The chief executive of a check-cashing company based out of the city of Orange pleaded guilty Monday to helping illegally supply combat weapons to Syrian rebels.
Rasheed Al Jijakli, 57, of Walnut pleaded guilty to violating the International Emergency Economic Powers Act.
From April 2012 through March 2013, Jijakli conspired with several unnamed co-conspirators to export tactical gear such as boresighters, day-and-night vision rifle scopes, flashlights and radios, according to the plea agreement.
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Jijakli and his co-conspirators smuggled the gear into Istanbul, Turkey, where it was delivered to rebel fighters attempting to depose Syrian President Bashar al-Assad, according to the U.S. Attorney's Office.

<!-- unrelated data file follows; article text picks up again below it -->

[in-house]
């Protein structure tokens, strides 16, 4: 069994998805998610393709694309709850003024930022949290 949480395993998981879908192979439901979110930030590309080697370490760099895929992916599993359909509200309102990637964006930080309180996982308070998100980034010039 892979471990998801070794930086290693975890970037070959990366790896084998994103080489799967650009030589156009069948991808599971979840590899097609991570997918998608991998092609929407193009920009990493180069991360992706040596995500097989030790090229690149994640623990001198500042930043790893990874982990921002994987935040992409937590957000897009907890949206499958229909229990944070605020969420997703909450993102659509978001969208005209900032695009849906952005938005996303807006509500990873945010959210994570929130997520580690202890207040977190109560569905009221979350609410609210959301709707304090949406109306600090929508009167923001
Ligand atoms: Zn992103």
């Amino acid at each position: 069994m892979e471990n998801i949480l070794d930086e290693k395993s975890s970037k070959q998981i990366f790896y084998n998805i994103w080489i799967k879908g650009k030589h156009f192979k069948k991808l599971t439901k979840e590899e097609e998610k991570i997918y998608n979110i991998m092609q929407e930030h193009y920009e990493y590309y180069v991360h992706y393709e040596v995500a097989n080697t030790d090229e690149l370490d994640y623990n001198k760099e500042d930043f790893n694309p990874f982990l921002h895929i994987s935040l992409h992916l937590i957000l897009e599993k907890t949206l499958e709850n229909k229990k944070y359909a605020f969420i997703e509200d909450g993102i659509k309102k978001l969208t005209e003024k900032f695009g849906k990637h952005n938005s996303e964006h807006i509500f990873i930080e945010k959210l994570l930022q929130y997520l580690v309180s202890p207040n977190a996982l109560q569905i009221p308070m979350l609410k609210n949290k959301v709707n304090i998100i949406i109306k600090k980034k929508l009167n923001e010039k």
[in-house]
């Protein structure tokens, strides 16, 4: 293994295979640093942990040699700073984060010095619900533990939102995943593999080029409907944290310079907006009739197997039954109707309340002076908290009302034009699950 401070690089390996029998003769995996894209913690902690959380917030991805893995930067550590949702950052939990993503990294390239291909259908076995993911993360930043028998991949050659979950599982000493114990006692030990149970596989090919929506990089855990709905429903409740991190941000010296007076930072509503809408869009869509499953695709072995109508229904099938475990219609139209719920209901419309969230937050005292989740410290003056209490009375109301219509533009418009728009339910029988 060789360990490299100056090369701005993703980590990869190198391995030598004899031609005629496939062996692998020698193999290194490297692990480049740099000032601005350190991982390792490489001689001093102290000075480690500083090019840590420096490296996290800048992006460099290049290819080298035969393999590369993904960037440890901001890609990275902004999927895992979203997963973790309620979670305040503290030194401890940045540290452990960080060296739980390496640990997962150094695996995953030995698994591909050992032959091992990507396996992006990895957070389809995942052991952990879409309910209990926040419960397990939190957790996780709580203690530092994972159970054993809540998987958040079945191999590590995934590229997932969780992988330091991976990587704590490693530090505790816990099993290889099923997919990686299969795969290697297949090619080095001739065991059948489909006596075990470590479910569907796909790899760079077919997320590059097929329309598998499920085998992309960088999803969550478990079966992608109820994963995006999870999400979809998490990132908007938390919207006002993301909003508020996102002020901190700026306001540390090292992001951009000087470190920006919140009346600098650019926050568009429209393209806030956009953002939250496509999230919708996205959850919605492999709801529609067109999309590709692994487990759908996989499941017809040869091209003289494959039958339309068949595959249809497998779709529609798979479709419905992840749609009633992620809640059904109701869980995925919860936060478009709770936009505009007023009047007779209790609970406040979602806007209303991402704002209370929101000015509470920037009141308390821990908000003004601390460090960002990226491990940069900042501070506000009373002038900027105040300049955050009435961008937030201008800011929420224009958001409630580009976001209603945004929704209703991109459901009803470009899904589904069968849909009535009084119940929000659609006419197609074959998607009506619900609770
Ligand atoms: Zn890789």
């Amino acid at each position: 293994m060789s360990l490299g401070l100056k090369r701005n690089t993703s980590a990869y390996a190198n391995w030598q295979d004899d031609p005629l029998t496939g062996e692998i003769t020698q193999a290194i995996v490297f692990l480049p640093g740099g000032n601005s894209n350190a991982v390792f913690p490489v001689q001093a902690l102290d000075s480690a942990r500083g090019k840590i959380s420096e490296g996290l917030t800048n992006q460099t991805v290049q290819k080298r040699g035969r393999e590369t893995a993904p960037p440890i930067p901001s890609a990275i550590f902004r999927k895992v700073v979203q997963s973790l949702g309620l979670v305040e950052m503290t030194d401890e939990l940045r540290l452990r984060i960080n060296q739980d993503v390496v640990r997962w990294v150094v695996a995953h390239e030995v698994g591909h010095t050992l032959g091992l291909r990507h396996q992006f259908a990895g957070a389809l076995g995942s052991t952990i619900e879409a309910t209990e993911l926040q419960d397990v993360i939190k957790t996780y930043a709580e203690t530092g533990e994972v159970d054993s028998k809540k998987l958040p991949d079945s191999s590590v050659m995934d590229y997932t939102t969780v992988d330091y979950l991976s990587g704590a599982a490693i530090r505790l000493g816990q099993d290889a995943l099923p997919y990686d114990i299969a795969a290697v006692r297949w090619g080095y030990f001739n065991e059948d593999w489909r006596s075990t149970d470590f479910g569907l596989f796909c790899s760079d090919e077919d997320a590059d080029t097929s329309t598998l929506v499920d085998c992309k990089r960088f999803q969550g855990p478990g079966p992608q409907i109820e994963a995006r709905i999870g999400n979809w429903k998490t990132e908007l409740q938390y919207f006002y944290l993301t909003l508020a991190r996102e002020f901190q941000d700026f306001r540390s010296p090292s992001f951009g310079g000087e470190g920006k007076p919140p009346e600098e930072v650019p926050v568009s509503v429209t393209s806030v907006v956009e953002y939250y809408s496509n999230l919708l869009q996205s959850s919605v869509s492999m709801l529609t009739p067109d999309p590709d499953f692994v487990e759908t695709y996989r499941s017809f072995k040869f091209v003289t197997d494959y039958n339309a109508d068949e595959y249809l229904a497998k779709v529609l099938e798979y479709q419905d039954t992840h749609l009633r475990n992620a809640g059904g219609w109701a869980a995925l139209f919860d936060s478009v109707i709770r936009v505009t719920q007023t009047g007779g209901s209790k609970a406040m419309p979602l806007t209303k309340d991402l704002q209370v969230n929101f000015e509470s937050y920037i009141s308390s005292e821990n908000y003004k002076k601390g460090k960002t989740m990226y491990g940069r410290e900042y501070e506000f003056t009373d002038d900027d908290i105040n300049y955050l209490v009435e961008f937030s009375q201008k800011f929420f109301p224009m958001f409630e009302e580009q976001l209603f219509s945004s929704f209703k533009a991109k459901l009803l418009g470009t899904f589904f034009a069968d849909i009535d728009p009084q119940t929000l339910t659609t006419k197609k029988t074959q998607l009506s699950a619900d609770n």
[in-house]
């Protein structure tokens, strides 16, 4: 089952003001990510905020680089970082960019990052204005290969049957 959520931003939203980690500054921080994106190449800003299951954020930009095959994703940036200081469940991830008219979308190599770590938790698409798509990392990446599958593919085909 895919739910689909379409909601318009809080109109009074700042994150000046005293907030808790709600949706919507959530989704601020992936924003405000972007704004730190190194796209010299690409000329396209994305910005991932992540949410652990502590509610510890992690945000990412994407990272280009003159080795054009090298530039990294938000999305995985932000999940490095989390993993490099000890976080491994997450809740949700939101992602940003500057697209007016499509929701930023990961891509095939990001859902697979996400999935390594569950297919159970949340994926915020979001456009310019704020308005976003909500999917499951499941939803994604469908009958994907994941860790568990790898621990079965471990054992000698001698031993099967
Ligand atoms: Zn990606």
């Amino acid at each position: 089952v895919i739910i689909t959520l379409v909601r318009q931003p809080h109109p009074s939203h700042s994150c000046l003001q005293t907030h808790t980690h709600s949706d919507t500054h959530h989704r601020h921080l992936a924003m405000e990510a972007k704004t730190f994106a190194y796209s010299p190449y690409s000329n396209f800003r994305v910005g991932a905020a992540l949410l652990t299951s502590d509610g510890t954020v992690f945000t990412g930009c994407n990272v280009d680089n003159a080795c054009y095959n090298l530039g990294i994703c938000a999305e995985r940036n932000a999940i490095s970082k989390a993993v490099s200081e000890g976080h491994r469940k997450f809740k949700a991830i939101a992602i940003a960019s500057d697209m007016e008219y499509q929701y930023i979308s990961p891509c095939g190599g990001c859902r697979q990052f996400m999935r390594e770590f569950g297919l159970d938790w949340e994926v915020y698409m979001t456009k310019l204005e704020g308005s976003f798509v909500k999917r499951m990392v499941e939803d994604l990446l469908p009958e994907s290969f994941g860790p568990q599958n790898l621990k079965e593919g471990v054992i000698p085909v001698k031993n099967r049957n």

The defendant directed one co-conspirator in August 2012 to withdraw $7,000 from his company, Palmyra Corp., to buy tactical gear for the rebels, according to the plea deal. He directed another conspirator to withdraw $10,000 in September 2012 from his company for more tactical gear for the rebels, according to the agreement.
Jijakli and his co-conspirators provided at least 43 boresighters, 85 day-rifle scopes, 30 night-vision rifle scopes, six tactical flashlights, a digital monocular, five radios and a bulletproof vest to the rebels, according to the plea agreement.
Jijakli has no criminal history and "looks forward to moving forward with his life," defense attorney Kate Corrigan said.
"He is hopeful that the (judge) will consider his background and good works," she said.
Sentencing is set for Dec. 3 at the federal courthouse in Santa Ana.